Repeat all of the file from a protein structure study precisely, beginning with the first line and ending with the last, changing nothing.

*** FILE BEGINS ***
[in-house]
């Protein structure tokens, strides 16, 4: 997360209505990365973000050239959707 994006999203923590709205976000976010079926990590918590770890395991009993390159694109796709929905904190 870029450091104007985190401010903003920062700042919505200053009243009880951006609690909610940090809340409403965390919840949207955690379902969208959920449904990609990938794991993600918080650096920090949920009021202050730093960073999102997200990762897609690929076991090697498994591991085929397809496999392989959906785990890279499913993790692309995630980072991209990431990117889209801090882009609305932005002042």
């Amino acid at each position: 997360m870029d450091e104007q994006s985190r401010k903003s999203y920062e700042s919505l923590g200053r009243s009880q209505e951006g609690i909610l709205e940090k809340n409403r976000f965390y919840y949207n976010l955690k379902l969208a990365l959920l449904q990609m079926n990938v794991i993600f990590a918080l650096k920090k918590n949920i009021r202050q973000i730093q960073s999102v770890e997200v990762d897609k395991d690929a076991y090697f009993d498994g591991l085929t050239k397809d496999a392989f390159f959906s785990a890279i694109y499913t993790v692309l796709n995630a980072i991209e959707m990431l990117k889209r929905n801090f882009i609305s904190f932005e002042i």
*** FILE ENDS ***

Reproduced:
[in-house]
């Protein structure tokens, strides 16, 4: 997360209505990365973000050239959707 994006999203923590709205976000976010079926990590918590770890395991009993390159694109796709929905904190 870029450091104007985190401010903003920062700042919505200053009243009880951006609690909610940090809340409403965390919840949207955690379902969208959920449904990609990938794991993600918080650096920090949920009021202050730093960073999102997200990762897609690929076991090697498994591991085929397809496999392989959906785990890279499913993790692309995630980072991209990431990117889209801090882009609305932005002042």
């Amino acid at each position: 997360m870029d450091e104007q994006s985190r401010k903003s999203y920062e700042s919505l923590g200053r009243s009880q209505e951006g609690i909610l709205e940090k809340n409403r976000f965390y919840y949207n976010l955690k379902l969208a990365l959920l449904q990609m079926n990938v794991i993600f990590a918080l650096k920090k918590n949920i009021r202050q973000i730093q960073s999102v770890e997200v990762d897609k395991d690929a076991y090697f009993d498994g591991l085929t050239k397809d496999a392989f390159f959906s785990a890279i694109y499913t993790v692309l796709n995630a980072i991209e959707m990431l990117k889209r929905n801090f882009i609305s904190f932005e002042i």